Multi-file, multi-line find/replace with Perl

November 27, 2012 under Main

A customer recently contacted me for assistance. Their PC had contracted a virus which had installed a keylogger, which in turn had been used to steal their FTP password. The attacker logged into their FTP account and infected almost every file in the site with a couple lines of Javascript which attempted to install a trojan on the PC of anyone visiting their site.

Unfortunately they didn’t have a clean copy of the site files and since the infection had happened some time ago, our own backups only had infected copies of their files. This left no option but to try to clean up their site by removing the infection.

Thankfully the attacker had thoughtfully surrounded every line of inserted code with HTML comments. This made the cleanup easier as we could attempt a find/replace across all files replacing everything between the start and end comments with an empty string, thus removing the code from the site. An example:

<!--7e5a0c-->
<script type="text/javascript" language="javascript" >nefarious code here</script>
<!--/7e5a0c-->

My first thought was to use a GUI editor like BBEdit on Mac which has a great find/replace function, but the site had many thousands of files totaling 2.6GB. Downloading, cleaning and re-uploading would take hours.

Instead I turned to my trusty friend Perl in collaboration with find and xargs. The solution ended up to be very simple, just one line on the Linux terminal:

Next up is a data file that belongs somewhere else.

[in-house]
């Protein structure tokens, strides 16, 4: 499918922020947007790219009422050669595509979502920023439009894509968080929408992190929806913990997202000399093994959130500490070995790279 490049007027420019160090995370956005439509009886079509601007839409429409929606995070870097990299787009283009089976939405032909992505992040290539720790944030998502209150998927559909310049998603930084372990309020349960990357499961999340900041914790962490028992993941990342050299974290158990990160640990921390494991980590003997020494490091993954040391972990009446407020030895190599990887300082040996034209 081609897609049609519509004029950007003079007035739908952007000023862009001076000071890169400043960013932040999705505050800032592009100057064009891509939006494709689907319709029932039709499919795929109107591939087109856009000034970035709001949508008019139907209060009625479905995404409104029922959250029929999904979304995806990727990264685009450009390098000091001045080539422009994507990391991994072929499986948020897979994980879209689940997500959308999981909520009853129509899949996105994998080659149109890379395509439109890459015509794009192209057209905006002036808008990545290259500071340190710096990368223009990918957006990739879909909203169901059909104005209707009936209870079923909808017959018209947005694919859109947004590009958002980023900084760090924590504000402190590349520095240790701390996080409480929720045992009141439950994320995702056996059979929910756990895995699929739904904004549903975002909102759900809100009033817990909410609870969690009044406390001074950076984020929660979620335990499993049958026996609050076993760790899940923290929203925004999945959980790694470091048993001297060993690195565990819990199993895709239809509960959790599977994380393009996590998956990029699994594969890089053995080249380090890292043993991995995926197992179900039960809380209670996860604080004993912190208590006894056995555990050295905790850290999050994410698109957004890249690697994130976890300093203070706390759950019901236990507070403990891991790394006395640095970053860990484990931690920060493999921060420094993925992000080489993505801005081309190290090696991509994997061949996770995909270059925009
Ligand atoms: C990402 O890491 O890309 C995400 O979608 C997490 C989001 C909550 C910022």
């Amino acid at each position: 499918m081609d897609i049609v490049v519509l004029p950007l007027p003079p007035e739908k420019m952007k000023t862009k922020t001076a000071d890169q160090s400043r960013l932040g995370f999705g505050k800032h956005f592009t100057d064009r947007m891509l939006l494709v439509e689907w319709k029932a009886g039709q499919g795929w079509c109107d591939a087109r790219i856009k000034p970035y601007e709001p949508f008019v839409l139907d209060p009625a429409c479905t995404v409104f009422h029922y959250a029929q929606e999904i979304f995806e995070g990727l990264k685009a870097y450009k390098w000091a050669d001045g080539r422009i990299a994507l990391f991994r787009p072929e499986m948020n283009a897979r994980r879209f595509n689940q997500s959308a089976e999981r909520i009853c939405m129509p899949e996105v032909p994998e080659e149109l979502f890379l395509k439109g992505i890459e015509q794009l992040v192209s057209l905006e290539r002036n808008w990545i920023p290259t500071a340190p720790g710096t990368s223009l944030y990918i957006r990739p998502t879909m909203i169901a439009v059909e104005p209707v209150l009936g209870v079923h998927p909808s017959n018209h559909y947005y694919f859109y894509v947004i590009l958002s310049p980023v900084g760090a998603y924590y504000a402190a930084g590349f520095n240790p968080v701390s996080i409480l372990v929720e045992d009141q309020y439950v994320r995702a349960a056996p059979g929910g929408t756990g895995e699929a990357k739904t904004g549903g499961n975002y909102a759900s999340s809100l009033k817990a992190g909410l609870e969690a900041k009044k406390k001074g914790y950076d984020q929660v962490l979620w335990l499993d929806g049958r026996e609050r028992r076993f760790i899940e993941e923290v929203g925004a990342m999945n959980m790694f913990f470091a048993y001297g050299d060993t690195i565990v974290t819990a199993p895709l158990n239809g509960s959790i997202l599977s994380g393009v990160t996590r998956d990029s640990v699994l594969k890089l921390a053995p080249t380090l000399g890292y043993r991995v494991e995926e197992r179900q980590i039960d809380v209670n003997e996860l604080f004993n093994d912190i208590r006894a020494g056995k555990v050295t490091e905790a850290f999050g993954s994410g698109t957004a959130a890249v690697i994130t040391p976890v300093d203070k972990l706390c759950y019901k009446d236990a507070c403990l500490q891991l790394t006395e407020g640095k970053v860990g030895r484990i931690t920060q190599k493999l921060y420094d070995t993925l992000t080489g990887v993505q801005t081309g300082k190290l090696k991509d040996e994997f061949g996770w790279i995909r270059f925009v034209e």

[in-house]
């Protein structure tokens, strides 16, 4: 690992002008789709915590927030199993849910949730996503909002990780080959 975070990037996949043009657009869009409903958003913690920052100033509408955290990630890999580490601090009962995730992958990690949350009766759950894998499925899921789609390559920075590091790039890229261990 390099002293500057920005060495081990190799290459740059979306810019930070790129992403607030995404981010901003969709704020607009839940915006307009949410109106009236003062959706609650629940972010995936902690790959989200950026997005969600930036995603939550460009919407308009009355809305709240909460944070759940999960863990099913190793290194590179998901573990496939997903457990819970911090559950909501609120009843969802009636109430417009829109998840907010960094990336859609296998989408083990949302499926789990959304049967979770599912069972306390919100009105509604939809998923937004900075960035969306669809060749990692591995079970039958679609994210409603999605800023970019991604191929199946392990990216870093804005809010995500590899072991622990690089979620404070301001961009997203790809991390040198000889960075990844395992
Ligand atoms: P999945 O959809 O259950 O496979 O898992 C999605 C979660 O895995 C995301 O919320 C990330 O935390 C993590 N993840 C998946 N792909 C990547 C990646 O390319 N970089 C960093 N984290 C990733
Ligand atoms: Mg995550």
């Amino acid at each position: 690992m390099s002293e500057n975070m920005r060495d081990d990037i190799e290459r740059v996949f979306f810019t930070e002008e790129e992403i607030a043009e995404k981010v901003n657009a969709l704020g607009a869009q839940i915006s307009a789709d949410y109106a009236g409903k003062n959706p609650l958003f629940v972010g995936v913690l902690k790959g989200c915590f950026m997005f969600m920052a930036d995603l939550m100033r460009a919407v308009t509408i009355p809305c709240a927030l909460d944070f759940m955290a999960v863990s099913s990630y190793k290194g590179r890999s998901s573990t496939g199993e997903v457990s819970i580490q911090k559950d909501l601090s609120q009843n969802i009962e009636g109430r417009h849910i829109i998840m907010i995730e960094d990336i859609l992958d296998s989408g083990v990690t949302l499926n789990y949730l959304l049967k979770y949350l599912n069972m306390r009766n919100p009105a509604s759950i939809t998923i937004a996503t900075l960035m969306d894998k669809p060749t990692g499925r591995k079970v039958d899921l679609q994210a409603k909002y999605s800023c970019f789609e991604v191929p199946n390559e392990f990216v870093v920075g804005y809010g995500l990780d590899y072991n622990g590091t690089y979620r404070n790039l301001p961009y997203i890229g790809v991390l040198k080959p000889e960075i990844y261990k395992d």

find /path/to/webroot -type f -print0 | xargs -0 perl -0777 -i -pe ‘BEGIN{undef $/;} s/7e5a0c.*7e5a0c//smg’

Breaking this down, we get:

find: find everything of type file in the given directory and print this list, using the null character as a separator instead of newline so xargs doesn’t choke in files with spaces in their names.

xargs: feed the results of the find command as an argument to the following command. -0 says expect null as separator instead of newline.

perl: -0777 sets slurp mode, ie. read the input file in one go. -i says replace in-place (don’t write out a new file), -p says iterate over given files in a sed-like manner, and -e says execute the perl code given as the following argument. The code has 2 parts: 1. undef the record separator which defaults to newline so we can match mutliple lines. 2. A find/replace regular expression (s = substitute). Modifiers (after theĀ  regex): m = treat string as multi-line, s = treat string as a single line, g = global matching. See perlre for more details.

The whole thing took just a few seconds to complete, searching 11028 files and removing all instances of the infection. Success!

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